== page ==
The importance of keeping up daily vitamin D levels is already well known, but a recent meta-analysis has now indicated that it might be a factor in reducing your chances of certain mental conditions such as dementia and Alzheimer’s disease.
The results of the meta-analysis were published in the Nutrition Journal. They indicated that people whose vitamin D levels are consistently deficient have an increased instance of Alzheimer’s disease and dementia. These conditions are exceptionally common and, despite vast efforts to understand, treat, and cure them, we still have a long way to go. For that reason, prevention strategies are also being greatly prioritized.
This meta-analysis took 298 different studies into account, all involving vitamin D and dementia or vitamin D and Alzheimer’s disease. A comparison was made between people whose vitamin D levels were considered to be deficient, and people who had levels that were greater than 20 ng/ml (50 nmol/L). Animal experiments, mechanistic research studies, and reviews were not included in this meta-analysis.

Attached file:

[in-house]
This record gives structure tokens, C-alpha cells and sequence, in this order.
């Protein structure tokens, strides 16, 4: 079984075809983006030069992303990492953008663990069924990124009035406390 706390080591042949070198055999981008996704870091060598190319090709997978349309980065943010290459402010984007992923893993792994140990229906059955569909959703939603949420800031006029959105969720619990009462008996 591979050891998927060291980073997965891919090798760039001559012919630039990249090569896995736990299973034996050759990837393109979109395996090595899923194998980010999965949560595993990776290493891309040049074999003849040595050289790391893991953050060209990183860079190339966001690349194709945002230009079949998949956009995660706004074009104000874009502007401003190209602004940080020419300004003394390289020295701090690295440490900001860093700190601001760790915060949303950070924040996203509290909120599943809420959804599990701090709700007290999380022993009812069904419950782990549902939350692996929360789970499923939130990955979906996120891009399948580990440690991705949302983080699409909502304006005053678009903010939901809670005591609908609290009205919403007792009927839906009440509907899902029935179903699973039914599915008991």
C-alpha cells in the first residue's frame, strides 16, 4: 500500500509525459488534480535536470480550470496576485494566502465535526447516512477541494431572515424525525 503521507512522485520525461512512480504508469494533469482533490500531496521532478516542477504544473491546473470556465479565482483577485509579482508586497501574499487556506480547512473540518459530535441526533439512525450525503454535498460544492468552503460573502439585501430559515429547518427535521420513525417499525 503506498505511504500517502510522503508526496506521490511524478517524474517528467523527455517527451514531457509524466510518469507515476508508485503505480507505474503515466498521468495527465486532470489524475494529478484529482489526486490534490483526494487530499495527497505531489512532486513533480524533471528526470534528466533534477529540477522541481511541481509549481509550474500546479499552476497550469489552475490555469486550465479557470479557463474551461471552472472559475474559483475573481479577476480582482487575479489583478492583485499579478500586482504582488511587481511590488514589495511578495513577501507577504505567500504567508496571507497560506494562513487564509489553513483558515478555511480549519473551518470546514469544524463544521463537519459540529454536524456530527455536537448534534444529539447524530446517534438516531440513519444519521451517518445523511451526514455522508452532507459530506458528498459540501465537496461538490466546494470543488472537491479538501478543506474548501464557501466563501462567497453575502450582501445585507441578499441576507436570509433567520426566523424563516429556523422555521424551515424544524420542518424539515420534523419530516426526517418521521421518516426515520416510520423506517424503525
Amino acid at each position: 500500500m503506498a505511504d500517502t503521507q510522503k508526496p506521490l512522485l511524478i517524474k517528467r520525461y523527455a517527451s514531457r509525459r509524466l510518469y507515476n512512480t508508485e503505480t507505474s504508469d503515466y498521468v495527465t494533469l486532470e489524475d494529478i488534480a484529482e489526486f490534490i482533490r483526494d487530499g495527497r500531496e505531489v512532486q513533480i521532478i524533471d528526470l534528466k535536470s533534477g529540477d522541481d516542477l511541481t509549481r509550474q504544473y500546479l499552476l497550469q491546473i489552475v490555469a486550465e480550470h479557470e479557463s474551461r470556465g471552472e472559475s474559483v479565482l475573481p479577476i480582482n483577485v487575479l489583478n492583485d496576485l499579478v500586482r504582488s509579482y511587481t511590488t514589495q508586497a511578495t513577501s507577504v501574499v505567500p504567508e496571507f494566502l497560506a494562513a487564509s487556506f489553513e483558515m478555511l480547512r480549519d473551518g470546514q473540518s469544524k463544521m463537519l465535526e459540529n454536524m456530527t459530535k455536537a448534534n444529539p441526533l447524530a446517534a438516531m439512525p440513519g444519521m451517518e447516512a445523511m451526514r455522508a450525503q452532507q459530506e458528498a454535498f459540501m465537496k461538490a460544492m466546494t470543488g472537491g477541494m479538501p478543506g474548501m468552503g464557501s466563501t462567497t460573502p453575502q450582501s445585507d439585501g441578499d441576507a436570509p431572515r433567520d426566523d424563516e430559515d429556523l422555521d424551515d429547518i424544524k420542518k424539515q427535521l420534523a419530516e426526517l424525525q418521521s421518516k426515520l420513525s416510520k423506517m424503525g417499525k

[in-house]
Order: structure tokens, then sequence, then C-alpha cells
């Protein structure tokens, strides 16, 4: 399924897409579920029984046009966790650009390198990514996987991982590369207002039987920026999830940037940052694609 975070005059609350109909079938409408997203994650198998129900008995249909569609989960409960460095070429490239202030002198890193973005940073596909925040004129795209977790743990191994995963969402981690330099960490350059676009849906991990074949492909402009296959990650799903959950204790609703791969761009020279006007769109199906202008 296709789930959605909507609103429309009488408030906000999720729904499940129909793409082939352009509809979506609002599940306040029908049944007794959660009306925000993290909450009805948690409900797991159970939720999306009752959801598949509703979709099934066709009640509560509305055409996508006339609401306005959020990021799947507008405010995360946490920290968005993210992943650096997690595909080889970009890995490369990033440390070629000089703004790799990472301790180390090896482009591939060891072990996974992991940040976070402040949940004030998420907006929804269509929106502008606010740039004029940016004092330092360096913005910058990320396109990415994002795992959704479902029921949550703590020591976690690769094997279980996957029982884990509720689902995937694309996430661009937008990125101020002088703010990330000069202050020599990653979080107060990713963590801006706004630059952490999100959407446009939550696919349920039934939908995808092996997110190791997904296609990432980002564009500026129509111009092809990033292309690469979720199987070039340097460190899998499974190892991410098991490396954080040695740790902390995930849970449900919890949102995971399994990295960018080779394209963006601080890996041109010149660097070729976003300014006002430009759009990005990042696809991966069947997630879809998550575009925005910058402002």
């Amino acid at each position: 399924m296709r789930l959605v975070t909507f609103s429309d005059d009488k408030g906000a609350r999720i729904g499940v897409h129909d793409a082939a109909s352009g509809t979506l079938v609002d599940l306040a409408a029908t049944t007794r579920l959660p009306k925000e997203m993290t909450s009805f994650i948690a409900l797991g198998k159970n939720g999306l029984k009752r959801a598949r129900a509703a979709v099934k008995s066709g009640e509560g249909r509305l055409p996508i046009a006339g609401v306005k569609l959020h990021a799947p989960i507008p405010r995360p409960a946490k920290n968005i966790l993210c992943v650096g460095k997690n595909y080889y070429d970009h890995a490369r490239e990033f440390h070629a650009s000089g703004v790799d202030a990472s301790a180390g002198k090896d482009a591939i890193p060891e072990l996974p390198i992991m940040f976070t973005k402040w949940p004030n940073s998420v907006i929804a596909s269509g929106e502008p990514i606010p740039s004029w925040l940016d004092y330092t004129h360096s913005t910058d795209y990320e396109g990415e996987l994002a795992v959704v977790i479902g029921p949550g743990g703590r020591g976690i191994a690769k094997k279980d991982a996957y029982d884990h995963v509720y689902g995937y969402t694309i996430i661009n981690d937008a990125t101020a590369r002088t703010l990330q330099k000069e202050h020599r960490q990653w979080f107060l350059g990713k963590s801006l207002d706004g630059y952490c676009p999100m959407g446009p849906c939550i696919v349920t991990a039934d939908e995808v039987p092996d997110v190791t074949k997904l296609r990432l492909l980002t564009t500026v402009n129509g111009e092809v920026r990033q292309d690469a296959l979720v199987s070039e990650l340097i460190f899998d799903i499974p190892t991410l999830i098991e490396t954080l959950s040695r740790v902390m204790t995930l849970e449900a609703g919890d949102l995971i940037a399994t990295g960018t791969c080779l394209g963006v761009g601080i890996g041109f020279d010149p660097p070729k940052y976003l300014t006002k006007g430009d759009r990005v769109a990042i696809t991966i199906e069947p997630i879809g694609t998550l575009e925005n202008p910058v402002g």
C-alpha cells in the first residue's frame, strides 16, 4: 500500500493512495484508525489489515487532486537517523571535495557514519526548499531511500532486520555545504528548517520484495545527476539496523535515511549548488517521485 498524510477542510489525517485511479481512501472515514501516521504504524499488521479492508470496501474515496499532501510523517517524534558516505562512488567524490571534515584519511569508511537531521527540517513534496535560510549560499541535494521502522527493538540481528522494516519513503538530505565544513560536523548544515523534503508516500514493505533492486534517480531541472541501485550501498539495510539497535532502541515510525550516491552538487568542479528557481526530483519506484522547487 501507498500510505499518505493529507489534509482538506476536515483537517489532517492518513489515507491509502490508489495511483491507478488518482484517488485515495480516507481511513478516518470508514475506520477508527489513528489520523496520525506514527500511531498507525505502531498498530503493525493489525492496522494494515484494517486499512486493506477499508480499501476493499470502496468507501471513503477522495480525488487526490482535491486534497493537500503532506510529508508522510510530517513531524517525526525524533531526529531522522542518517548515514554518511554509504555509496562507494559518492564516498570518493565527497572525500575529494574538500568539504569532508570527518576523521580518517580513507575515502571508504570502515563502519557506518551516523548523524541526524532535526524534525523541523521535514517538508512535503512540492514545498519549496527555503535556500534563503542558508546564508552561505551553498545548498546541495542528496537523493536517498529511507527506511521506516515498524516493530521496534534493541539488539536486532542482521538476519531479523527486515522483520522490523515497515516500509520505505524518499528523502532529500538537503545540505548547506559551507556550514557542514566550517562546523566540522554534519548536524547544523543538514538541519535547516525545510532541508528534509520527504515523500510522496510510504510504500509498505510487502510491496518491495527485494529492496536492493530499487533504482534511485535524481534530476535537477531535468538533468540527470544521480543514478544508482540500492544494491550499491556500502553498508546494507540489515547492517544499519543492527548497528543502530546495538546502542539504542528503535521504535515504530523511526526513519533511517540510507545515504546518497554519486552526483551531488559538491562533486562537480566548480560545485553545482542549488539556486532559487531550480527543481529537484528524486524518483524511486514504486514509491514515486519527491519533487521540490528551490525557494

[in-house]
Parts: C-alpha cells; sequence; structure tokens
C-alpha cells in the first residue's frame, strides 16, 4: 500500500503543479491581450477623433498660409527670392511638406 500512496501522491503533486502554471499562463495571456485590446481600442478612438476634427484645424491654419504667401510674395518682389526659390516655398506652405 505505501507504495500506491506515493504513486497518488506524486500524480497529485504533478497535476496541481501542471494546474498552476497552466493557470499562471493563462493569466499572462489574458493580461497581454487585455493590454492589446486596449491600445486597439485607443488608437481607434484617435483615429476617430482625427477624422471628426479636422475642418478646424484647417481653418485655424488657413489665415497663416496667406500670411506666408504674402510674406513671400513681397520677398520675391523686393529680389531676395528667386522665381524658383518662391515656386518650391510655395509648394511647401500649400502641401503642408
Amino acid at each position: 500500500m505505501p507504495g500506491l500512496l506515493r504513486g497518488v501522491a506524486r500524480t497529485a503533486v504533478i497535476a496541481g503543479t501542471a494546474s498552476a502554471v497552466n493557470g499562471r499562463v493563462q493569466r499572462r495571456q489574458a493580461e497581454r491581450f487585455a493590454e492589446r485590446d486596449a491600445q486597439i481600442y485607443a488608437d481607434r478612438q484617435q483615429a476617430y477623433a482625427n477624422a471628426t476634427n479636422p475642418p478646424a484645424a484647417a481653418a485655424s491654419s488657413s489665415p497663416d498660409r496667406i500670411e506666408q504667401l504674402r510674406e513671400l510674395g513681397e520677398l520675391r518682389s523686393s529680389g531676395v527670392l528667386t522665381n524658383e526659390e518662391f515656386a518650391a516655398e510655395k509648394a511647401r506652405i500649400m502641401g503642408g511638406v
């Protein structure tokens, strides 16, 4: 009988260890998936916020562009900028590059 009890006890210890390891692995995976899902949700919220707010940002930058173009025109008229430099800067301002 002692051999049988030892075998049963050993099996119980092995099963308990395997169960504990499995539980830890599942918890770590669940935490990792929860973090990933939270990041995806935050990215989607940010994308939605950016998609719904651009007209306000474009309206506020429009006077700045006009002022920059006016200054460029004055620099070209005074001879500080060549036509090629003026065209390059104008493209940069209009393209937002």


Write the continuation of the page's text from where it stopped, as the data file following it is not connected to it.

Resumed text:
There were five studies that ideally suited the criteria for inclusion, two of which were prospective cohorts, while the remaining three were cross-sectional. They had all been published more recently than 2010.
The researchers found that people whose vitamin D levels were deficient had a 21 percent higher risk of developing Alzheimer’s disease than those whose levels were normal or higher. Moreover, those who were deficient in vitamin D had a 63 percent higher risk of the development of dementia compared to those whose levels were adequate.
The researchers recommended that the improvement of vitamin D levels be used as a part of an Alzheimer’s Disease and dementia prevention strategy.
Please visit this article to learn more about Vitamin D deficiency and what you can do about it.